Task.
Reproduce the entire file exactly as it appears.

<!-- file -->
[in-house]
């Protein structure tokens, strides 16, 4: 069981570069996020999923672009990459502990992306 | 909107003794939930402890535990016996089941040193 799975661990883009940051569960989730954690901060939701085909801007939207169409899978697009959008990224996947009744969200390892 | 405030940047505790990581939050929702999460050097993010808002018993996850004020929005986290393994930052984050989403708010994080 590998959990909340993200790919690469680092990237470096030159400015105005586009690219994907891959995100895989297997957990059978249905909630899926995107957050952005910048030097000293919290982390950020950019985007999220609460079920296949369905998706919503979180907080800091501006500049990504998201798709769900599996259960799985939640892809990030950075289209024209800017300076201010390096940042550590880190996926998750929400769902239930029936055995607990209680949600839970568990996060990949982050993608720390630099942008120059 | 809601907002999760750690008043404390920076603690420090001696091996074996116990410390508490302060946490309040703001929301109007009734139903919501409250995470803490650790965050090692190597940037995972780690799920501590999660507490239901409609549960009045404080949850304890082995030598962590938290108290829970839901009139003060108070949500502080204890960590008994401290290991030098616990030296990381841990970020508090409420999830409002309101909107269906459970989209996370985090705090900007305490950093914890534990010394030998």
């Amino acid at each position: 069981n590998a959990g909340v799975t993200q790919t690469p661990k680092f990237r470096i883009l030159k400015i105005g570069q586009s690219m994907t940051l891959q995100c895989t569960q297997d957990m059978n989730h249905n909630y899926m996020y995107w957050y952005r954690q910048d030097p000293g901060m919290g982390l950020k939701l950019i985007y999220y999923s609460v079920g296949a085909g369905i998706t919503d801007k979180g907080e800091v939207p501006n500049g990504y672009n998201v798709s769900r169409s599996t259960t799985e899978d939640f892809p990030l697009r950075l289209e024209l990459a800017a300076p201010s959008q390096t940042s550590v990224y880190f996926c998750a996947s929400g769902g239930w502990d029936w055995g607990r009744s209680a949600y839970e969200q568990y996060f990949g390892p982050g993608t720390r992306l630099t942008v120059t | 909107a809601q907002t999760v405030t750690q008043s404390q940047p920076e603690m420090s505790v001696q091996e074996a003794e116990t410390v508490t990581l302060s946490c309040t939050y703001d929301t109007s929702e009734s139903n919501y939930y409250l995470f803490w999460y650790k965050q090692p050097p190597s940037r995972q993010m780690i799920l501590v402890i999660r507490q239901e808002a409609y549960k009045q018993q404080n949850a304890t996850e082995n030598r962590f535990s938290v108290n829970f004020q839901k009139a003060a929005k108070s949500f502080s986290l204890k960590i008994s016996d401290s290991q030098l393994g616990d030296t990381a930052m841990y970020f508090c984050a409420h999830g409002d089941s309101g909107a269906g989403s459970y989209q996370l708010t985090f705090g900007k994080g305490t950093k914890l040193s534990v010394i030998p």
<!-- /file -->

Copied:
[in-house]
């Protein structure tokens, strides 16, 4: 069981570069996020999923672009990459502990992306 | 909107003794939930402890535990016996089941040193 799975661990883009940051569960989730954690901060939701085909801007939207169409899978697009959008990224996947009744969200390892 | 405030940047505790990581939050929702999460050097993010808002018993996850004020929005986290393994930052984050989403708010994080 590998959990909340993200790919690469680092990237470096030159400015105005586009690219994907891959995100895989297997957990059978249905909630899926995107957050952005910048030097000293919290982390950020950019985007999220609460079920296949369905998706919503979180907080800091501006500049990504998201798709769900599996259960799985939640892809990030950075289209024209800017300076201010390096940042550590880190996926998750929400769902239930029936055995607990209680949600839970568990996060990949982050993608720390630099942008120059 | 809601907002999760750690008043404390920076603690420090001696091996074996116990410390508490302060946490309040703001929301109007009734139903919501409250995470803490650790965050090692190597940037995972780690799920501590999660507490239901409609549960009045404080949850304890082995030598962590938290108290829970839901009139003060108070949500502080204890960590008994401290290991030098616990030296990381841990970020508090409420999830409002309101909107269906459970989209996370985090705090900007305490950093914890534990010394030998």
């Amino acid at each position: 069981n590998a959990g909340v799975t993200q790919t690469p661990k680092f990237r470096i883009l030159k400015i105005g570069q586009s690219m994907t940051l891959q995100c895989t569960q297997d957990m059978n989730h249905n909630y899926m996020y995107w957050y952005r954690q910048d030097p000293g901060m919290g982390l950020k939701l950019i985007y999220y999923s609460v079920g296949a085909g369905i998706t919503d801007k979180g907080e800091v939207p501006n500049g990504y672009n998201v798709s769900r169409s599996t259960t799985e899978d939640f892809p990030l697009r950075l289209e024209l990459a800017a300076p201010s959008q390096t940042s550590v990224y880190f996926c998750a996947s929400g769902g239930w502990d029936w055995g607990r009744s209680a949600y839970e969200q568990y996060f990949g390892p982050g993608t720390r992306l630099t942008v120059t | 909107a809601q907002t999760v405030t750690q008043s404390q940047p920076e603690m420090s505790v001696q091996e074996a003794e116990t410390v508490t990581l302060s946490c309040t939050y703001d929301t109007s929702e009734s139903n919501y939930y409250l995470f803490w999460y650790k965050q090692p050097p190597s940037r995972q993010m780690i799920l501590v402890i999660r507490q239901e808002a409609y549960k009045q018993q404080n949850a304890t996850e082995n030598r962590f535990s938290v108290n829970f004020q839901k009139a003060a929005k108070s949500f502080s986290l204890k960590i008994s016996d401290s290991q030098l393994g616990d030296t990381a930052m841990y970020f508090c984050a409420h999830g409002d089941s309101g909107a269906g989403s459970y989209q996370l708010t985090f705090g900007k994080g305490t950093k914890l040193s534990v010394i030998p």